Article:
UL Announces Alternative Certification Program for Lead-Free Verification of Plumbing Products

December 21, 2009

New program will test materials to demonstrate compliance to California Health and Safety Code and similar legislation

Underwriters Laboratories (UL), a provider of drinking water quality and safety standards, announced a new certification program aimed to help manufacturers of plumbing (and cooking)-related products demonstrate compliance with new, stricter low lead requirements that will be mandatory in California and Vermont starting Jan. 1, 2010.

California Assembly Bill 1953 (AB 1953), now a state law, was passed in order to update section 116875 of the California Health and Safety Code. The law requires no more than 0.2% lead by weight in solder and flux used in the installation or repair of any public water system or any residential or nonresidential facility that provides water for human consumption. AB 1953 also requires no more than a weighted average of 0.25% lead by weight when used with respect to the wetted surfaces of pipes and pipe fittings, plumbing fittings and fixtures.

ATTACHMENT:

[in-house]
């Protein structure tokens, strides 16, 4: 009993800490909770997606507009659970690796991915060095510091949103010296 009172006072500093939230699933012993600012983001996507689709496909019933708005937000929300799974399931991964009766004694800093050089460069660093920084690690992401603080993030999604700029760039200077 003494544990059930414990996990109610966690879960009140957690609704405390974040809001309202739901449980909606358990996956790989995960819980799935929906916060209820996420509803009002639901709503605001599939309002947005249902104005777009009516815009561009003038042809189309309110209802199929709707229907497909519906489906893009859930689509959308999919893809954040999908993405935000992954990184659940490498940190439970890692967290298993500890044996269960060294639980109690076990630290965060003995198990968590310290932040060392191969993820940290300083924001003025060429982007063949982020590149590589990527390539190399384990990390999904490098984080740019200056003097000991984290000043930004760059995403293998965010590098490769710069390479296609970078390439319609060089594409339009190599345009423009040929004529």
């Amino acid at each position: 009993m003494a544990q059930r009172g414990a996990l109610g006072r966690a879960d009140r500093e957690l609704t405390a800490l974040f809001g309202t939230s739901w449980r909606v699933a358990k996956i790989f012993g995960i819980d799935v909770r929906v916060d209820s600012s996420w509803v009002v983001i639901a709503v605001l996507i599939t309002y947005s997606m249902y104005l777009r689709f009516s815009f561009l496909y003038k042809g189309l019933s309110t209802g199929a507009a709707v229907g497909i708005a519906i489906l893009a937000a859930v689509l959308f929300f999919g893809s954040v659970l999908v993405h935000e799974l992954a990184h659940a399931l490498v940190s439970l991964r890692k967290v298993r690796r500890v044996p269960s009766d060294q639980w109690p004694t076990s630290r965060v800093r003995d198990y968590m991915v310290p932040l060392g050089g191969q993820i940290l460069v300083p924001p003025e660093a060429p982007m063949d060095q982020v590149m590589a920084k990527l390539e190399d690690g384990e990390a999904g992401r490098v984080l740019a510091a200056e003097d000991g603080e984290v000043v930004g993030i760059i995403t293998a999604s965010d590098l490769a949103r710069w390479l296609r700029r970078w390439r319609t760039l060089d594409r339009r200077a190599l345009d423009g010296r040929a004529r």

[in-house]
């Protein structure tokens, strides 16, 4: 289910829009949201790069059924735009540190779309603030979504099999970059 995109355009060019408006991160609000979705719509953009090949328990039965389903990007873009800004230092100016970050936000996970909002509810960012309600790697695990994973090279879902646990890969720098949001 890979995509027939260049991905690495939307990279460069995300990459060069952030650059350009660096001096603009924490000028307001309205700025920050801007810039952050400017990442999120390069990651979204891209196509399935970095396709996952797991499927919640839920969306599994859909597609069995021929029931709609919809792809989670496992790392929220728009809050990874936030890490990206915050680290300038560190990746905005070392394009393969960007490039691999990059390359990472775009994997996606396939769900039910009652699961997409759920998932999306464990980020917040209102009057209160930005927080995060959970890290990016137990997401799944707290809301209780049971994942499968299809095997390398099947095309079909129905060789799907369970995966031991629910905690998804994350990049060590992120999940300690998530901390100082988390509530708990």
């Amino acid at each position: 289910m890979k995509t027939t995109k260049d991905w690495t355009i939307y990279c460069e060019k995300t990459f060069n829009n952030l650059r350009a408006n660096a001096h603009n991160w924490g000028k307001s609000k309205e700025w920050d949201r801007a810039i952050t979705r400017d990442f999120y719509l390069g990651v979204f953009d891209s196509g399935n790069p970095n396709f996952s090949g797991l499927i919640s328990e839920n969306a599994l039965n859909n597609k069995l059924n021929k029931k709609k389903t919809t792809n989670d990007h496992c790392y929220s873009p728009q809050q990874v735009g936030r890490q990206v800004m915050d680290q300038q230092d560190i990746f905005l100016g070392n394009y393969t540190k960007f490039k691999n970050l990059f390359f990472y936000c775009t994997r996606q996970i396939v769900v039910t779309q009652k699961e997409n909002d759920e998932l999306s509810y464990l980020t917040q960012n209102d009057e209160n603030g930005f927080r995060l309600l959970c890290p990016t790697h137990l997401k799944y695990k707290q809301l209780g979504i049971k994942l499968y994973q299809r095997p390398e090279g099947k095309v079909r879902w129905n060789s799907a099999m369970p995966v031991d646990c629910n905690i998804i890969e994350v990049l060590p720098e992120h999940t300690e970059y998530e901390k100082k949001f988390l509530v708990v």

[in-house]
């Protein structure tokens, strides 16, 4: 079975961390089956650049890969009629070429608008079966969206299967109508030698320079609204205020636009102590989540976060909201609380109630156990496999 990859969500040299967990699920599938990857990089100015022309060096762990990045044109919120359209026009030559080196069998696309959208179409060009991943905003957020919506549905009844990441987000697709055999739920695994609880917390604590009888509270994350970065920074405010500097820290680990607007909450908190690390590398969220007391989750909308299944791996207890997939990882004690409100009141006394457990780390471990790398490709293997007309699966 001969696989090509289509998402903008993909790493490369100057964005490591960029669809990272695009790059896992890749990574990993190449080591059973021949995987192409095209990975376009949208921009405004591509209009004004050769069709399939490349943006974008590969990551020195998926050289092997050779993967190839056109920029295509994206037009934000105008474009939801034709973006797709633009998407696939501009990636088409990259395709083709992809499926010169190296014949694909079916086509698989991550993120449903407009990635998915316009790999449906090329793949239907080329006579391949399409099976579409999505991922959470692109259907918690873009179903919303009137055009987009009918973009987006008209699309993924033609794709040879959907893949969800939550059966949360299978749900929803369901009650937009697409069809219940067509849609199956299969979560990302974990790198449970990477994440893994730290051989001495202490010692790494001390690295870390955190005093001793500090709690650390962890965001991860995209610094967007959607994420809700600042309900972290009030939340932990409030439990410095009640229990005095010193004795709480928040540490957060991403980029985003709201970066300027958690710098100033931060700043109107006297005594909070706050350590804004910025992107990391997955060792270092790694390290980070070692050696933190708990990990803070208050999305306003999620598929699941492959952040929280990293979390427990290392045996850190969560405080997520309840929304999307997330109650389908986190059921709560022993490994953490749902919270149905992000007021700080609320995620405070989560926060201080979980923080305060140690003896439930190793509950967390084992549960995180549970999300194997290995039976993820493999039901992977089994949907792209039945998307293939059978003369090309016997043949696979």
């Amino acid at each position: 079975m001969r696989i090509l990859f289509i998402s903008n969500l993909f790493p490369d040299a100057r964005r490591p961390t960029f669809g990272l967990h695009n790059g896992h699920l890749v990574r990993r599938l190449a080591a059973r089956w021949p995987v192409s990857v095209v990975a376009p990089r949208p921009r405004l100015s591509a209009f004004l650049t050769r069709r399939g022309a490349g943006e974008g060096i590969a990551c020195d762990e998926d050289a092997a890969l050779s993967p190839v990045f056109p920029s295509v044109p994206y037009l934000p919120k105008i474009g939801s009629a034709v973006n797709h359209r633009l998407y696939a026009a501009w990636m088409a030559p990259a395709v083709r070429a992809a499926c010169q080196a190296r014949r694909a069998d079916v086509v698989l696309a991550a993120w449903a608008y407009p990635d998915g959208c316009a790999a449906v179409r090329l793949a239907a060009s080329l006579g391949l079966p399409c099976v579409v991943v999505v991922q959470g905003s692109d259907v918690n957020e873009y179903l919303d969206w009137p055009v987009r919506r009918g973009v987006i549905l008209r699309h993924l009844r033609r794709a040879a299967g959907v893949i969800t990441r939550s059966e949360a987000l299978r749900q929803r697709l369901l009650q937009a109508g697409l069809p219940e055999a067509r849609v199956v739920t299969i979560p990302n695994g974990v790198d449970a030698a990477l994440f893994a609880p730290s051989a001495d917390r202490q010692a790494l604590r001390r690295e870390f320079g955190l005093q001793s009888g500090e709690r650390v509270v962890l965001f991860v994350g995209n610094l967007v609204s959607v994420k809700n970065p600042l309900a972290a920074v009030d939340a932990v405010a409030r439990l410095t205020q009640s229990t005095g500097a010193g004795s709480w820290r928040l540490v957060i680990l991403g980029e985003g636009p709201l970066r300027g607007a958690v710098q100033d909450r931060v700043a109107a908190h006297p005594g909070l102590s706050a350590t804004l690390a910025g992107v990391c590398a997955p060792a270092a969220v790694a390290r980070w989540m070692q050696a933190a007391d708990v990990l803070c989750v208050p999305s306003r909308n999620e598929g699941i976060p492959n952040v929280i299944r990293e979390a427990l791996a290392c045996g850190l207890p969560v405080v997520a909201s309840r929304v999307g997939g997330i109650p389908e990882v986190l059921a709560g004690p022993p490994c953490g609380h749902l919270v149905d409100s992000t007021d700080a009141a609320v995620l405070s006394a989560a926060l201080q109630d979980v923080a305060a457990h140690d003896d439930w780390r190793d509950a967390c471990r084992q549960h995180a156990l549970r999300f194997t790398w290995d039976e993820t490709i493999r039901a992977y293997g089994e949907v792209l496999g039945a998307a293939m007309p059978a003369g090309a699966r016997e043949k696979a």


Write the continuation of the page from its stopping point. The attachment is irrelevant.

UL’s new certification program will test materials to demonstrate compliance to both the California Health and Safety Code and similar legislation in Vermont. It will allow manufacturers that are required to demonstrate compliance with the California Health and Safety Code, but are not covered by or specifically included in Annex G of ANSI/NSF 61, to obtain the proper product safety certification.

“UL is giving manufacturers their first option of demonstrating compliance with new low lead laws using a means other than Annex G,” said Jeff Smith, general manager, UL Global Water Business. “We decided not to wait for Annex G to be updated or the creation of a new standard to offer our valued customers California Department of Toxic Substances Control (DTSC)-recognized product validation. Now, manufacturers can quickly and efficiently navigate the compliance processes recognized by the DTSC and required by state law.”

Source:

Underwriters Laboratories

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